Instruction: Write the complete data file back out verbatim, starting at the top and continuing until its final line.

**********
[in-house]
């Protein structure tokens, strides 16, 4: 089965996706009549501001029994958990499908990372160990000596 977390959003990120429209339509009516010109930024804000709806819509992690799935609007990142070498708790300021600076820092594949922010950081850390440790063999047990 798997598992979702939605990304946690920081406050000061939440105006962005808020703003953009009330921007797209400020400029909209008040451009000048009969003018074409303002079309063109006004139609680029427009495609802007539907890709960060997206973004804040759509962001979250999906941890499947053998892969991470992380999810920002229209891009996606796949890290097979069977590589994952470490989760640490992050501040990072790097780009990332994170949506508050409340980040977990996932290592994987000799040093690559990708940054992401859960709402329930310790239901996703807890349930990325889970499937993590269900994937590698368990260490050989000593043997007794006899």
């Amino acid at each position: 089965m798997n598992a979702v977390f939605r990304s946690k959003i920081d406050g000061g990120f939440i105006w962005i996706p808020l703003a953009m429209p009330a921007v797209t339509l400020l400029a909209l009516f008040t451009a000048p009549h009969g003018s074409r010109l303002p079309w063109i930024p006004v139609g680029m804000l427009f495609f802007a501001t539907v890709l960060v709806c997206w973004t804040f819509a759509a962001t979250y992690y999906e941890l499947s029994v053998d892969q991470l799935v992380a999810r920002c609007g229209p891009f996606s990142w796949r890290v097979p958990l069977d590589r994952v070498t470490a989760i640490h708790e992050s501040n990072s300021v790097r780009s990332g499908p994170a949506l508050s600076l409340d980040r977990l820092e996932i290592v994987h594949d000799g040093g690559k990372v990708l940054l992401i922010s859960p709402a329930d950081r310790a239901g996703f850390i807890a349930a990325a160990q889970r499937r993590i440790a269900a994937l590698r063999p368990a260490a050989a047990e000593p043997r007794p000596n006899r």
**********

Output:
[in-house]
């Protein structure tokens, strides 16, 4: 089965996706009549501001029994958990499908990372160990000596 977390959003990120429209339509009516010109930024804000709806819509992690799935609007990142070498708790300021600076820092594949922010950081850390440790063999047990 798997598992979702939605990304946690920081406050000061939440105006962005808020703003953009009330921007797209400020400029909209008040451009000048009969003018074409303002079309063109006004139609680029427009495609802007539907890709960060997206973004804040759509962001979250999906941890499947053998892969991470992380999810920002229209891009996606796949890290097979069977590589994952470490989760640490992050501040990072790097780009990332994170949506508050409340980040977990996932290592994987000799040093690559990708940054992401859960709402329930310790239901996703807890349930990325889970499937993590269900994937590698368990260490050989000593043997007794006899």
């Amino acid at each position: 089965m798997n598992a979702v977390f939605r990304s946690k959003i920081d406050g000061g990120f939440i105006w962005i996706p808020l703003a953009m429209p009330a921007v797209t339509l400020l400029a909209l009516f008040t451009a000048p009549h009969g003018s074409r010109l303002p079309w063109i930024p006004v139609g680029m804000l427009f495609f802007a501001t539907v890709l960060v709806c997206w973004t804040f819509a759509a962001t979250y992690y999906e941890l499947s029994v053998d892969q991470l799935v992380a999810r920002c609007g229209p891009f996606s990142w796949r890290v097979p958990l069977d590589r994952v070498t470490a989760i640490h708790e992050s501040n990072s300021v790097r780009s990332g499908p994170a949506l508050s600076l409340d980040r977990l820092e996932i290592v994987h594949d000799g040093g690559k990372v990708l940054l992401i922010s859960p709402a329930d950081r310790a239901g996703f850390i807890a349930a990325a160990q889970r499937r993590i440790a269900a994937l590698r063999p368990a260490a050989a047990e000593p043997r007794p000596n006899r």